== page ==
Kay’s greatest impact is through the patience and care she shows in her everyday interactions. She supports 65 graduate students dealing with academic challenges and personal ones such as mental health issues, physical injuries, homelessness, and deaths in their families, sometimes walking them to the Tang Center and checking with them on weekends, evenings, even on vacations – and even being there to celebrate important triumphs. Kay has also shows resolute commitment to diversity and inclusion, leading efforts to create an academic environment that welcomes and supports all. She helped the department identify creative ways to reach underrepresented students and has been critical to ERG’s success in recruiting, admitting and working with students from diverse backgrounds. She has also raised awareness of challenges facing student parents and identified campus resources for them that neither students nor faculty had been familiar with.
One nominator described Kay has having a magic wand. With a swoosh of the wand you get enrolled in a Haas class, despite Cal Central blocking you. With a swoosh of the wand the $600 balance remaining on your fees because of a clerical anomaly, gets resolved. With a swoosh of the wand, your anxieties about your research and course plan are washed away for a moment as Kay gives you assurance. Kay is not a wizard. She doesn’t actually do magic. But, she does have a wand. Really.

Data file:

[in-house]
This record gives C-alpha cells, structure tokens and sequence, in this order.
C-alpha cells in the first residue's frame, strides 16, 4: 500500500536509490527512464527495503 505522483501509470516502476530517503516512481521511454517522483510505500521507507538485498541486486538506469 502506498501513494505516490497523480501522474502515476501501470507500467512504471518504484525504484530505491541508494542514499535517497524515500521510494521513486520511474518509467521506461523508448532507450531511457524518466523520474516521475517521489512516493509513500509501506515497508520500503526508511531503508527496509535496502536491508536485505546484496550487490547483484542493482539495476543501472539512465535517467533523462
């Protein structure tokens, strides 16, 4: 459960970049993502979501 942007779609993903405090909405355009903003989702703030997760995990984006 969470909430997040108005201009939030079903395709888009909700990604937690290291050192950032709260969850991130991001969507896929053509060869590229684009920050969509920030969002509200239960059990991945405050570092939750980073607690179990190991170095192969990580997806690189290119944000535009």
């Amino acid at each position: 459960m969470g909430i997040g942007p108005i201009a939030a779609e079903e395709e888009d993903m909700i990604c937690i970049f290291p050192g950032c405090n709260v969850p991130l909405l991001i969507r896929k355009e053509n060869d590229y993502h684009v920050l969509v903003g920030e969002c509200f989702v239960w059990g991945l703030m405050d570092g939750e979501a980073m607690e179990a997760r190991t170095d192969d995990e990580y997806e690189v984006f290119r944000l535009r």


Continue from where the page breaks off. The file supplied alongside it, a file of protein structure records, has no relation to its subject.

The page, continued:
She is known for scavenging for funds for her students (an international student credited her for being the reason he could fund his graduate education) and for creating calm for those in a program with no prescribed curriculum. Students describe her as cheerful, loyal, fierce, kind, positive, knowledgeable, reassuring, insightful, trustworthy, connected, persistent, student-centered, wise, engaged, committed, a champion, professional, transformative, available, responsible, stellar… ….a gift, a fountain…. and as the reason for their success at Berkeley.
Here is perhaps the greatest quote from her portfolio…Kay is an intelligent, analytical, and critical thinker who takes initiative to innovate and improve systems in ERC and UC Berkeley. She has a sense of responsibility and ownership, an attitude of “someone needs to make this better, so it might as well be me.” This is a rare and precious quality.
Please join us in recognizing the phenomenal, unique and irreplaceable Kay Burns.
The case competition, hosted Nov. 6 by the MBA Energy Club at Duke University’s Fuqua School of Business, required a team of three to five graduate students to compare the electrical infrastructure, regulatory environment, and competitive landscapes in Benin and neighboring Nigeria and recommend a go-to-market strategy for one of those nations based on their findings.